Tag Archives: TV show fandoms

But You Have to Make a Choice

For some weird reason, this week featured a number of conversations with family members. On Monday, I spoke with my brother to wish him a happy birthday. After catching up on the basics, the discussion turned towards talking about Star Trek: Discovery and Picard as both of us enjoy the Star Trek universe. Later in the week there was a family intervention to stop my youngest niece from leaving the White Sox fandom. She discovered that her favorite player would not be with the Sox next year so she pondered whether or not she could actually cheer for the team anymore. Both of these conversations combined in my brain to get me thinking about fandom and whether or not there are advantages and disadvantages to fandoms involving music (like mine), like TV/movies (like my brother’s) or like sports (like my family’s). Is it easier or better to be a fan of one over the others?

Sports Fandom:

I know a little about sports fandom as I was born and raised in a White Sox family. This means that we watch games together, we cheer for the team together, and we definitely pay attention to the standings to see if our team has a chance to make the playoffs. I think a few memories might highlight the good parts to sports fandom. Baseball has always been shared with our extended family. As a kid, this meant that we went to games at old Comiskey with my aunt, uncle and cousins. Likewise, after my grandpa died, we did what he would have been doing himself, which was to turn on the game and cheer for the Sox. It helped us get through a really tough summer. Over the years, we have shared magical moments together like when they won the World Series in 2005. When the final out was made, my parents and I jumped up and down to celebrate just like the players on the field right before the phone started to ring with my siblings calling to join in. We were together, emotionally, even though we could not be physically together.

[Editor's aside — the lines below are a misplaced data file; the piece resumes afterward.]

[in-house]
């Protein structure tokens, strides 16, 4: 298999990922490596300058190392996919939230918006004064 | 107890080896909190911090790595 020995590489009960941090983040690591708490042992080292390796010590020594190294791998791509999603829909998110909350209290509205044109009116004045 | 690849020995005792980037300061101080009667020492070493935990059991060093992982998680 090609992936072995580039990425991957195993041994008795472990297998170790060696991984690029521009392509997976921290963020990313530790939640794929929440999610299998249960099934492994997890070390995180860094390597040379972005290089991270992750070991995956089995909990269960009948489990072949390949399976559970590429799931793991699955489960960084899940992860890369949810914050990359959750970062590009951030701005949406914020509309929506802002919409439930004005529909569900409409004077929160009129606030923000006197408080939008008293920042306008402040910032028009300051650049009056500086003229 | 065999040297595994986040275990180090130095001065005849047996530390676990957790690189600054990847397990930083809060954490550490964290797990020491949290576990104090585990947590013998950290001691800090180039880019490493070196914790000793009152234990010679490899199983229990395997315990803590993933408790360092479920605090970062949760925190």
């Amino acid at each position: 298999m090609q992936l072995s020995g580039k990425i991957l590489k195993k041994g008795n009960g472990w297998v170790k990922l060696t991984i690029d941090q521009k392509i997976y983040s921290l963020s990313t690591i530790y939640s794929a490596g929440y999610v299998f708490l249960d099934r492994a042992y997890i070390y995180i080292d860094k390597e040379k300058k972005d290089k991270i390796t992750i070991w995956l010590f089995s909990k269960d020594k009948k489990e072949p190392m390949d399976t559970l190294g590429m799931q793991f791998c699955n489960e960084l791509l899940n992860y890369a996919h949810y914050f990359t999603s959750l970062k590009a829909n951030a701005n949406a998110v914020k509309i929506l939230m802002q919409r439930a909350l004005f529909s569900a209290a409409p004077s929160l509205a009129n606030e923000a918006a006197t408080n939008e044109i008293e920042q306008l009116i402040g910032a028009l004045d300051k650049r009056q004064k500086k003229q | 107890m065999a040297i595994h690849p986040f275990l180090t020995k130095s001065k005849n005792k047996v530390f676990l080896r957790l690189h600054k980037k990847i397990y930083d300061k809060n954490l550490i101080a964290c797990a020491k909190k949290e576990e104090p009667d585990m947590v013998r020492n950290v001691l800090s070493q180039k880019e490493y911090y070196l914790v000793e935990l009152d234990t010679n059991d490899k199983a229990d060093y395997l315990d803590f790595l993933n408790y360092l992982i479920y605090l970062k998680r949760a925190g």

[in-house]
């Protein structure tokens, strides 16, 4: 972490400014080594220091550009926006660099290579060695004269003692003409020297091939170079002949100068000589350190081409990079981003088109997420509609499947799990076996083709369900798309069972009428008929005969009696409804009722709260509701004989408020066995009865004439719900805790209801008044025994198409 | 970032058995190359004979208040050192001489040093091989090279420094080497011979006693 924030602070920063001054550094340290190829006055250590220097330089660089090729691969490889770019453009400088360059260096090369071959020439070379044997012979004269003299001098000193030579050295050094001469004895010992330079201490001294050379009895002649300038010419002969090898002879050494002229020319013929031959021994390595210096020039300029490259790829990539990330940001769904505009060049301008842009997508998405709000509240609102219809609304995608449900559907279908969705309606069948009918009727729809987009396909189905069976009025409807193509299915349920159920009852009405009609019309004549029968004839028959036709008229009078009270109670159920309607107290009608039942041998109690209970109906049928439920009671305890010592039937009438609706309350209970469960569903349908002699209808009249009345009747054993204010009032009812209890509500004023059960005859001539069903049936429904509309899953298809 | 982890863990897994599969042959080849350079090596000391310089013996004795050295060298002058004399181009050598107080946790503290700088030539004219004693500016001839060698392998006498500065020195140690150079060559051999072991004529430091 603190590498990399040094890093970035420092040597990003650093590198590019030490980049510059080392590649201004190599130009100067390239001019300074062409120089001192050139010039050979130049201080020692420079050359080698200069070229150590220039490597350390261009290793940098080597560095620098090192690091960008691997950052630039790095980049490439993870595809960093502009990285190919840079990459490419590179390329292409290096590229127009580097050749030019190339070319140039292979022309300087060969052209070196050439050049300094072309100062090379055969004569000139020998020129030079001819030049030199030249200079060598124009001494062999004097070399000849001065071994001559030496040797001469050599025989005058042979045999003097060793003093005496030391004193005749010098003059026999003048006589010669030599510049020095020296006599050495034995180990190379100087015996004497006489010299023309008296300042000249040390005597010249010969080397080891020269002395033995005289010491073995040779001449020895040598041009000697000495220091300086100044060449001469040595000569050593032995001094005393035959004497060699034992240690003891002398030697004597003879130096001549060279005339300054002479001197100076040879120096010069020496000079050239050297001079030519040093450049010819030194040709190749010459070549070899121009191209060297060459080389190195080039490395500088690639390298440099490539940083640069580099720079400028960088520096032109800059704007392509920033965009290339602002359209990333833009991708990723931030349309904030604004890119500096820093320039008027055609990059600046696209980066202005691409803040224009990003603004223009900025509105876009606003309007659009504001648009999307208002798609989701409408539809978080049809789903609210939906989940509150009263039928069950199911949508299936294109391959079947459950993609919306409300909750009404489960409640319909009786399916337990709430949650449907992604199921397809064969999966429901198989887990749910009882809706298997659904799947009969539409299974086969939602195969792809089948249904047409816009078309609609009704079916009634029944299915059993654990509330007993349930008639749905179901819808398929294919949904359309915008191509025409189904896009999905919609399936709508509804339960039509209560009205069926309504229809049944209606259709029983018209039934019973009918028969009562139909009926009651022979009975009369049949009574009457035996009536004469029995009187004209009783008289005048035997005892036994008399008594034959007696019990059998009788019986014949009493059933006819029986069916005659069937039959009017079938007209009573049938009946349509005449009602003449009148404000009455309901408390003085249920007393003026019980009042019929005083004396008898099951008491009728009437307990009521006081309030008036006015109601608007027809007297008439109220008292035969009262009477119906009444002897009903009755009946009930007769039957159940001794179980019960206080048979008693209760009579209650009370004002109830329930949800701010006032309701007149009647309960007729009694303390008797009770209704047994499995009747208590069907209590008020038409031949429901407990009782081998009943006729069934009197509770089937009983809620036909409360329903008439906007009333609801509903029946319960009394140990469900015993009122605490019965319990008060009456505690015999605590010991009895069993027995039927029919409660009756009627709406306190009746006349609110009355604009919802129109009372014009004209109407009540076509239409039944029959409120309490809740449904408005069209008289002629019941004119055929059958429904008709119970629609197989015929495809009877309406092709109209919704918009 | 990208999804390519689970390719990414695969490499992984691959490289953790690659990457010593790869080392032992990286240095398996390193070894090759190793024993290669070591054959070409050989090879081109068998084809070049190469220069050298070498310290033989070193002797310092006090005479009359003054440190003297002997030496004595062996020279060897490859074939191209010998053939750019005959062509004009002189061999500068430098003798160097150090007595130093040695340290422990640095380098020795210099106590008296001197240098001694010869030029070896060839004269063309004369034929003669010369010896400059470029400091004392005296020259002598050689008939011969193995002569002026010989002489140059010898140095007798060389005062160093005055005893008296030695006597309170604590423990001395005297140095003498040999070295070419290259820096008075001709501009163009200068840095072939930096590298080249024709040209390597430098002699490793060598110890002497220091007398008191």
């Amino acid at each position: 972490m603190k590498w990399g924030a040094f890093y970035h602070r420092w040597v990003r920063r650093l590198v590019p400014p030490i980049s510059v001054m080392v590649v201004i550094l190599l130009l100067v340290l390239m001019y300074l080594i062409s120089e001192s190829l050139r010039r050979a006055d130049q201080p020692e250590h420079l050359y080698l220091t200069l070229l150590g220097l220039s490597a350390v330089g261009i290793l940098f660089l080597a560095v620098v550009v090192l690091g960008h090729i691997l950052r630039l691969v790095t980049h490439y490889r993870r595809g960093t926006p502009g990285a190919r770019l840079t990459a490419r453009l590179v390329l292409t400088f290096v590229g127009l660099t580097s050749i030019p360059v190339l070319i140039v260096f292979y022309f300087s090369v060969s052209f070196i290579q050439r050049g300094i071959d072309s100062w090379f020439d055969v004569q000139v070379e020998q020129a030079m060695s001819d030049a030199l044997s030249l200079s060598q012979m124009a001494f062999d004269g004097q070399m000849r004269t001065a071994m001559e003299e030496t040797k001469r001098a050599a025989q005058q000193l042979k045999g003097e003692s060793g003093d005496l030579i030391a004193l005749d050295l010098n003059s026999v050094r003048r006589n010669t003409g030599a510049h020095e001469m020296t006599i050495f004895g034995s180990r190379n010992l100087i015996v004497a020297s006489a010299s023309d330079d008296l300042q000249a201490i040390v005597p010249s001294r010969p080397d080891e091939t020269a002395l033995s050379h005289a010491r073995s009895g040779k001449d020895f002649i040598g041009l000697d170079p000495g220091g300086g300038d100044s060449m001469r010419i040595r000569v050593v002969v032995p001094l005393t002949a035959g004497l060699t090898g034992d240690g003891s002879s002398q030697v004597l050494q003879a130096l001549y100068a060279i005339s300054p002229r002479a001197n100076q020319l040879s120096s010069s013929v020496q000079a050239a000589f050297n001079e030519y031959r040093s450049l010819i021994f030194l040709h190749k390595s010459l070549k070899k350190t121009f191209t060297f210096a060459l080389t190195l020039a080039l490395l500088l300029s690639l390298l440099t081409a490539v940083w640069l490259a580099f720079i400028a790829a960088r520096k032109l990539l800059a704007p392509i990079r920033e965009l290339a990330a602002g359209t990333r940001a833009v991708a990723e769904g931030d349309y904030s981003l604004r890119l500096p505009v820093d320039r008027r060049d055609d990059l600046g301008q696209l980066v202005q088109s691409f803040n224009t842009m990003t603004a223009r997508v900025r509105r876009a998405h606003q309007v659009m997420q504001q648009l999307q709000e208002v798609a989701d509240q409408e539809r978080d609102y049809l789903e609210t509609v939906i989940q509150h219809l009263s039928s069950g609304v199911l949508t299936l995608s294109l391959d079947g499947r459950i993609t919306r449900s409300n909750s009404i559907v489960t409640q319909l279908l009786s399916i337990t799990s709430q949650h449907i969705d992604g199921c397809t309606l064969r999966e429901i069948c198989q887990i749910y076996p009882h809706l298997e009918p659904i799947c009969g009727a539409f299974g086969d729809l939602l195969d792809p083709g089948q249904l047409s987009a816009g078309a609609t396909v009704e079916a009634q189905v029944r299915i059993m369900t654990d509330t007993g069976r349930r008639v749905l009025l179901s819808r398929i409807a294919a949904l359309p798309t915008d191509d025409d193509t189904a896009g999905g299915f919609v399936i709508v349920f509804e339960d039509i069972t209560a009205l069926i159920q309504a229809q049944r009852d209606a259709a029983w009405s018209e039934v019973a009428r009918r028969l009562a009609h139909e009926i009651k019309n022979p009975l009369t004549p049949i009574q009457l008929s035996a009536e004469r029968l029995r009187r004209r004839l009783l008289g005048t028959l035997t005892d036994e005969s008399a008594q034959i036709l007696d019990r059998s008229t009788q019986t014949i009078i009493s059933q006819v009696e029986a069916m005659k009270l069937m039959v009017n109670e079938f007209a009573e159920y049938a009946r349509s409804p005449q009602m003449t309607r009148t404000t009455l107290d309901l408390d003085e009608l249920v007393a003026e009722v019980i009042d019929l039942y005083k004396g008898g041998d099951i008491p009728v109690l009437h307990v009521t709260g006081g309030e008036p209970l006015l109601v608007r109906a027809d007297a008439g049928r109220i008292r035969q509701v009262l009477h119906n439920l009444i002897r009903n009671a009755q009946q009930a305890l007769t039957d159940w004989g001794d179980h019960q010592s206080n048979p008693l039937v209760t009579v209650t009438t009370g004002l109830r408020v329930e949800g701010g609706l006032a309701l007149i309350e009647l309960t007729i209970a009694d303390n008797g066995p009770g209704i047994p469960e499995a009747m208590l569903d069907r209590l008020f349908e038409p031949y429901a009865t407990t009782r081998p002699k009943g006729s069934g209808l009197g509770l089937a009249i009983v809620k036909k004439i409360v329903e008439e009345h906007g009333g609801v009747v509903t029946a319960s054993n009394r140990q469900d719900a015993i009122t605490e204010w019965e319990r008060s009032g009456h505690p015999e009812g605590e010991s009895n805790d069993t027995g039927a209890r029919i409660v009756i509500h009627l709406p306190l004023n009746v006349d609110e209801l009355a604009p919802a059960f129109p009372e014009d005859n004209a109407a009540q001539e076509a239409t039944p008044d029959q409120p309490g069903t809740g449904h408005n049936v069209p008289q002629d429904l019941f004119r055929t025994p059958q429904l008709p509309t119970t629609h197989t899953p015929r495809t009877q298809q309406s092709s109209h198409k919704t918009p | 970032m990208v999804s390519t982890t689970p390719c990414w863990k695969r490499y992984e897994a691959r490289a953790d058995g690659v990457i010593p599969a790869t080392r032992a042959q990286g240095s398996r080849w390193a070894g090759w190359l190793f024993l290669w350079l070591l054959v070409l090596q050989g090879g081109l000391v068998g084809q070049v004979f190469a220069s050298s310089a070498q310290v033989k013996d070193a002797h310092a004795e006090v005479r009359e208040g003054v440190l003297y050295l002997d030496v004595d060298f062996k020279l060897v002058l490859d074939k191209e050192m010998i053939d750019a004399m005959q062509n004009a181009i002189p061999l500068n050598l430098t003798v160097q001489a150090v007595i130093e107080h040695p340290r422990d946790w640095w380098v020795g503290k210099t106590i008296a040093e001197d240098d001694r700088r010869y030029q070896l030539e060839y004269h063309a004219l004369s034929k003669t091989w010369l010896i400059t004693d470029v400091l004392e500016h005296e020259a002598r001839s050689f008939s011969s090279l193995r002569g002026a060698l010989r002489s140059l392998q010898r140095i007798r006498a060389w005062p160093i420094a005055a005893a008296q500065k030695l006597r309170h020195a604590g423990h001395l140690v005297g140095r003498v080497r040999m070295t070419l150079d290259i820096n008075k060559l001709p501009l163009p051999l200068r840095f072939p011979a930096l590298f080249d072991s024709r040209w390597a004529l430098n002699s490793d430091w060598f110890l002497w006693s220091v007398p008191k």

What does all of this tell me? Sports fandom brings people together like the White Sox have with my family. This, in turn, creates shared memories and traditions that can be passed down. My nieces, for example, have grown up as White Sox fans even though they live in North Carolina. Sports fandom is such that it is a constant. Every spring, we know that the baseball season will begin along with the potential of a winning team. A constant like sports can definitely provide comfort as well as a distraction from real life worries. On top of that, it is also the most socially acceptable of fandoms. No one thinks it is weird that my family plans trips around seeing the Sox. All that said, the people connected with one’s fandom does change. My niece is feeling that right now as her favorite player has moved on. We also learn little about the players beyond their statistics on the field. It is far less personal. No one (or very, very few) is reading or writing fanfic about baseball or other sports. It does not allow a lot of creativity or fan production. Then, there is the question of what the heck to do in between seasons or if the team sucks. Do you watch highlight reels of winnings years? While I think you could, I’m not sure that it feeds the soul in the same way as other fan activities might.